The Fine Print – Uncomfortable in the Workplace


“Dear Attorney,

I work for a medium size company and for the last five years it has been a great place to work.  However, lately I have begun to feel uncomfortable with the way a manager and a few co-workers think it is funny to make comments about race, sexual orientation, etc., of other colleagues I work with.  I do not believe they intend to be discriminatory, but it does make me as well as my colleagues very uncomfortable.  Since we are a smaller company there is no ‘human resources’ department.  Is there anything I can do?” – Uncomfortable in Mint Hill


Dear Uncomfortable,

It is unfortunate work has become uncomfortable thanks to a select group of people, who may or may not realize their conduct has created a negative environment.  Discrimination is insidious and demoralizing even if you are the not the target of the conduct, or the offender does not “intend” for his/ her conduct to be discriminatory.

Federal law prohibits discrimination by an employer against an applicant or employee on the basis of race, color, religion, gender, pregnancy, gender identity, sexual orientation, national origin, age (40 or older), disability or genetic information. Federal law applies to hiring, firing, promotions, harassment, training, wages, and benefits.  It is also illegal to discriminate against a person because the person complained about discrimination or participated in an employment discrimination investigation/lawsuit.  The law covers most employers with 15 or more employees (age discrimination requires 20).  North Carolina’s primary statute is the Equal Employment Practices Act, which states it is public policy to “protect and safeguard the right and opportunity of all persons to seek, obtain and hold employment without discrimination.”  While Federal and NC law are similar, NC has significant exceptions and special rules for certain situations.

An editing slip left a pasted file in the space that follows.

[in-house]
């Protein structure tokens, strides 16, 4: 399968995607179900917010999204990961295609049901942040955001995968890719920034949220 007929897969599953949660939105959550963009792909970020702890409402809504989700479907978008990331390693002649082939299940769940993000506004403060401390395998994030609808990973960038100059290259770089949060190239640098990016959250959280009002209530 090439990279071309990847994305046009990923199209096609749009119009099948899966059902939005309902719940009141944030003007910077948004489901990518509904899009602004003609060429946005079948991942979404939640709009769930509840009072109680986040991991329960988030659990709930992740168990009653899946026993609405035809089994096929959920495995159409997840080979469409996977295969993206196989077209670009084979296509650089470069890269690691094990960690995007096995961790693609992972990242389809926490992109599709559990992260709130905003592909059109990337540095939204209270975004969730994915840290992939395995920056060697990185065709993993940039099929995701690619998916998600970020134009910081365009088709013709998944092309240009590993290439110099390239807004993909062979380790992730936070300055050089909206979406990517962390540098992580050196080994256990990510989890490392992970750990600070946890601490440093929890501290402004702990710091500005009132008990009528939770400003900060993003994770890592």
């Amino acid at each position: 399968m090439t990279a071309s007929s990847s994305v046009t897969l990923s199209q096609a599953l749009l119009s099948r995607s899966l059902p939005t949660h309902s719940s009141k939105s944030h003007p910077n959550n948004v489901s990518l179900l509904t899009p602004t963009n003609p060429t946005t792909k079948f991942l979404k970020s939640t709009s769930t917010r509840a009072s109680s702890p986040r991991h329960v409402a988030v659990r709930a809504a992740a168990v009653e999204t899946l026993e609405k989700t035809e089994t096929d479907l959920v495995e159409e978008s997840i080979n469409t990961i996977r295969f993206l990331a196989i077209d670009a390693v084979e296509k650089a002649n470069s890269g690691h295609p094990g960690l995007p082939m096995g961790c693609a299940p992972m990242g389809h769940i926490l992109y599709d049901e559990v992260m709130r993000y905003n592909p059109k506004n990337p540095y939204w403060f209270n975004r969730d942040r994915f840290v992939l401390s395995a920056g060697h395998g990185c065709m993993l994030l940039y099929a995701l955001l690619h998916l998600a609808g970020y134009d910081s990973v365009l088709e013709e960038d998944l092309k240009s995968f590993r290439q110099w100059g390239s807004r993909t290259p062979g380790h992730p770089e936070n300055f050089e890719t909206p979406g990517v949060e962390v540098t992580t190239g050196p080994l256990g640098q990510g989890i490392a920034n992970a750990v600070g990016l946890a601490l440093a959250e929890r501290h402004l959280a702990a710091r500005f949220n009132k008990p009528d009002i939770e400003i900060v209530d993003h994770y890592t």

In response to your question on what to do, first I suggest you try directly approaching the company owner or upper management by scheduling a meeting.  Even though you state based upon personal observation you do not believe the conduct is intended to be discriminatory, it is clear management  needs to address the issue.  A training program, clear guidelines in an employee manual, and management privately addressing the individuals involved may result in a cessation of the discriminatory comments.  Prior to the meeting, document specific examples of the conduct so you are organized in your thought process and can back up your statements.  You may also consider having a conversation with one or more of the offending colleagues about the discriminatory commentary.  I cannot say the conversation will not be awkward, but the effect of polite yet direct communication cannot be understated.  In sixteen years of practicing law, I can say some people are truly clueless about their conduct, but others need to be reminded the law does not permit them to discriminate.  If none of the above is an option or if neither of these approaches is successful, I recommend you contact an attorney with experience in employment law to discuss the matter based upon the specific conduct involved to determine what remedies may be available under NC and Federal law.

Laura H. Budd, Esq. is a managing partner experienced in civil litigation and contract law at Weaver | Budd, Attorneys at Law.  To schedule a consultation with her, please call (704) 841-0760. The information contained in this article is general in nature and not to be taken as legal advice, nor to establish an attorney-client relationship between the reader and Laura H. Budd or Weaver | Budd, Attorneys at Law.

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